To make sure your deployment automation is a success, keep these tips in mind:
Don’t try to automate everything at once. Start with a single application (not critical) and gradually expand as you gain more experience and confidence.
Automation can reduce the risk of errors, but it’s important to test your automated deployment process before using it in production. Test the process in a staging environment to ensure that everything works as expected before deploying in production
For example, use a tool like GIT to manage your deployment scripts and configurations. This will help you track your changes, collaborate with other team members, and roll back changes if needed.
Using a tool like Puppet can automate the setup and configuration of your deployment environments. Puppet can also help to ensure consistency across your environment and reduce the risk of configuration errors.
When automating deployment, it’s important to consider security throughout the process. Puppet can help by enforcing security configurations and your infrastructure and consider using a security scanning tools to check your code and dependencies vulnerabilities.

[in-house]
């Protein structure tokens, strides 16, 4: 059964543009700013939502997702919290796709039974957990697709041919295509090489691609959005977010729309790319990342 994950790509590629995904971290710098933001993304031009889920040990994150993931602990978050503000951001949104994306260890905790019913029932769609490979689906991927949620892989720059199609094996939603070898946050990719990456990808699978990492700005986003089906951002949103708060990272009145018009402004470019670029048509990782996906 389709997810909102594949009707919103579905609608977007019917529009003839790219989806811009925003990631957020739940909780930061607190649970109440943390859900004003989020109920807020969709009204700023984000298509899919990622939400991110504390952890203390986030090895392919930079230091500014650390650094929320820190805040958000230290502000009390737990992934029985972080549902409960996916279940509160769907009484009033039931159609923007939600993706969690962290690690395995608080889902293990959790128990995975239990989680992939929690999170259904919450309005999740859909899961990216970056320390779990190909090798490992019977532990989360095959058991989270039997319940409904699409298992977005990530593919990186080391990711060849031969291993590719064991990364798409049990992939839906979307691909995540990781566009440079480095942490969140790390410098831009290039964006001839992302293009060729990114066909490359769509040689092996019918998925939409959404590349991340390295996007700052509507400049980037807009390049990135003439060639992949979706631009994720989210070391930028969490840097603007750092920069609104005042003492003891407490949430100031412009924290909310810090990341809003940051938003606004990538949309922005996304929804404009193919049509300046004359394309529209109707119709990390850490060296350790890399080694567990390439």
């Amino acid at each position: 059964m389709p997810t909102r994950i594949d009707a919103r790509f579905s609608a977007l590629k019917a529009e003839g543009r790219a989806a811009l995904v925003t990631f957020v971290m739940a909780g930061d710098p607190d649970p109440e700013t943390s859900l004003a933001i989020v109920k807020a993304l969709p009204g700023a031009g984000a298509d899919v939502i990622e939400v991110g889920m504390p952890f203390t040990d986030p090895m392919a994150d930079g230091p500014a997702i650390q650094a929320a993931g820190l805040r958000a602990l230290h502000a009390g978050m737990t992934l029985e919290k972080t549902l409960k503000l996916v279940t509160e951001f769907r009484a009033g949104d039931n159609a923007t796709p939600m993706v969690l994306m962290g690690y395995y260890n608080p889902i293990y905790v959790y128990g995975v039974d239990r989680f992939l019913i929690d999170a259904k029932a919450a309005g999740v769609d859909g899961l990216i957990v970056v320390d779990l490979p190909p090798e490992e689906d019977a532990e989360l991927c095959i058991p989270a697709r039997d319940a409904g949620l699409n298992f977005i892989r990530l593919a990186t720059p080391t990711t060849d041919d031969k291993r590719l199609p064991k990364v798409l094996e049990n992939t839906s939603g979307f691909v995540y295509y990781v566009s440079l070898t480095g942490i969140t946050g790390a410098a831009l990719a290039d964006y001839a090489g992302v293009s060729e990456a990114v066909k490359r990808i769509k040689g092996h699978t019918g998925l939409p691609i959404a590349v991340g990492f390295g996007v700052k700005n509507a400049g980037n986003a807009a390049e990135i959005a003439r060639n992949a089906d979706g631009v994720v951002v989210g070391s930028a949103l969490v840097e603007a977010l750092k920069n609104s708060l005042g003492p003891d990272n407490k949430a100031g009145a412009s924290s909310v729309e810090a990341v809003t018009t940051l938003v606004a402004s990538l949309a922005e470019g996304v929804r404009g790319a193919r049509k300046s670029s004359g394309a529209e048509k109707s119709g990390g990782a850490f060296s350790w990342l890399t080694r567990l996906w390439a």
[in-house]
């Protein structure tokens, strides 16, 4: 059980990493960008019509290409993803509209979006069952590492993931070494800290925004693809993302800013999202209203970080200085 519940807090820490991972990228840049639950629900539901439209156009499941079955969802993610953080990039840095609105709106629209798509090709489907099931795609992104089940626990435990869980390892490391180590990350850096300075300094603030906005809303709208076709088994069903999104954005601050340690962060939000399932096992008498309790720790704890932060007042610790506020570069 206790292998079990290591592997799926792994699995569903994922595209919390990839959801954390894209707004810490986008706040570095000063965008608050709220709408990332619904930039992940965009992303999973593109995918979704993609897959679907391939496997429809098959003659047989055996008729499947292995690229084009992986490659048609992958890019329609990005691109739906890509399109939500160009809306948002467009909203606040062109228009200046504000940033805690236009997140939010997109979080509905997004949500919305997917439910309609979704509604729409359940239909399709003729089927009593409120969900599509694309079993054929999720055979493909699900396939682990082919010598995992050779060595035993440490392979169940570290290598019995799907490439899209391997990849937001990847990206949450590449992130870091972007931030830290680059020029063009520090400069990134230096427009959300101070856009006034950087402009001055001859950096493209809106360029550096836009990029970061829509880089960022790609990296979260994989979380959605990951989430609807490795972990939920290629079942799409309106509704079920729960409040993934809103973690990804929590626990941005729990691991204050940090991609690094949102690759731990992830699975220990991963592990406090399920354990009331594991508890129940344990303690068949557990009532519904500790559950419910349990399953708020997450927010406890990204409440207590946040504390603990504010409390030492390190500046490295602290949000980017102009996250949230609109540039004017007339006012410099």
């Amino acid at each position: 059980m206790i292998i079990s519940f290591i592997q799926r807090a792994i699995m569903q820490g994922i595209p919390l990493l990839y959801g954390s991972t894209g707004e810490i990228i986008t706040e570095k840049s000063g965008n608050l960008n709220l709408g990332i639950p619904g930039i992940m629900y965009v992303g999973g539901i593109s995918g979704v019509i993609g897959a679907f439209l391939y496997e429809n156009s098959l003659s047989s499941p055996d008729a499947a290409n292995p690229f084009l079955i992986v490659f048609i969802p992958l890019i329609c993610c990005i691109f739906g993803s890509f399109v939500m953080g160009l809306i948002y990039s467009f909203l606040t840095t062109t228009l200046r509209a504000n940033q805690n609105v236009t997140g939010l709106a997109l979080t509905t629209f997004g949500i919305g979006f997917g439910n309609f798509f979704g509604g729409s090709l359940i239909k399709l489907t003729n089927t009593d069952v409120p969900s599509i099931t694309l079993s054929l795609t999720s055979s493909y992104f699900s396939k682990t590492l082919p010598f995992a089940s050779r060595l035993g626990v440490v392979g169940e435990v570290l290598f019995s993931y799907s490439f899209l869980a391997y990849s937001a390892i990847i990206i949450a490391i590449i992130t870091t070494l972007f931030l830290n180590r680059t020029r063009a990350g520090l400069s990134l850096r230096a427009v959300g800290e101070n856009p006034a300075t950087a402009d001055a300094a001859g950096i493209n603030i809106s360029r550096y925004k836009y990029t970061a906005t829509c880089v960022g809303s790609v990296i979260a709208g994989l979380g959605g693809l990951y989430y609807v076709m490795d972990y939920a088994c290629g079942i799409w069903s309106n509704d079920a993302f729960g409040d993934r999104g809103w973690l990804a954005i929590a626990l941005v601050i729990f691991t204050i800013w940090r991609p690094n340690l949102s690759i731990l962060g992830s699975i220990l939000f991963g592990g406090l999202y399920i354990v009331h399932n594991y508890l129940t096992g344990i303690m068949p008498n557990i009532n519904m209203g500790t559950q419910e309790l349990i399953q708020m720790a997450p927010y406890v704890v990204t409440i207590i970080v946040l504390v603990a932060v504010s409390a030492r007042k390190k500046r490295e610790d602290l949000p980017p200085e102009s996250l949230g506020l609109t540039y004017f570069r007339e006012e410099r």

Deployment automation is an ongoing process — it’s important to continue learning and improving. Keep up to date with the latest tools and techniques and seek out feedback from other team members to identify areas for improvement.
Interested in seeing deployment automation in action, without a big commitment?
Puppet’s capabilities can become a helpful tool to reach your automation goals. Puppet Enterprise allows you to automate deployment through your target operating system (Windows, Red Hat, etc.) and across different environments like on-prem, in the cloud, or a hybrid of both.
Even better, you can try out Puppet for free to see how deployment automation can benefit your organization.
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Jerome Fontanel is a Senior Sales Engineer at Puppet.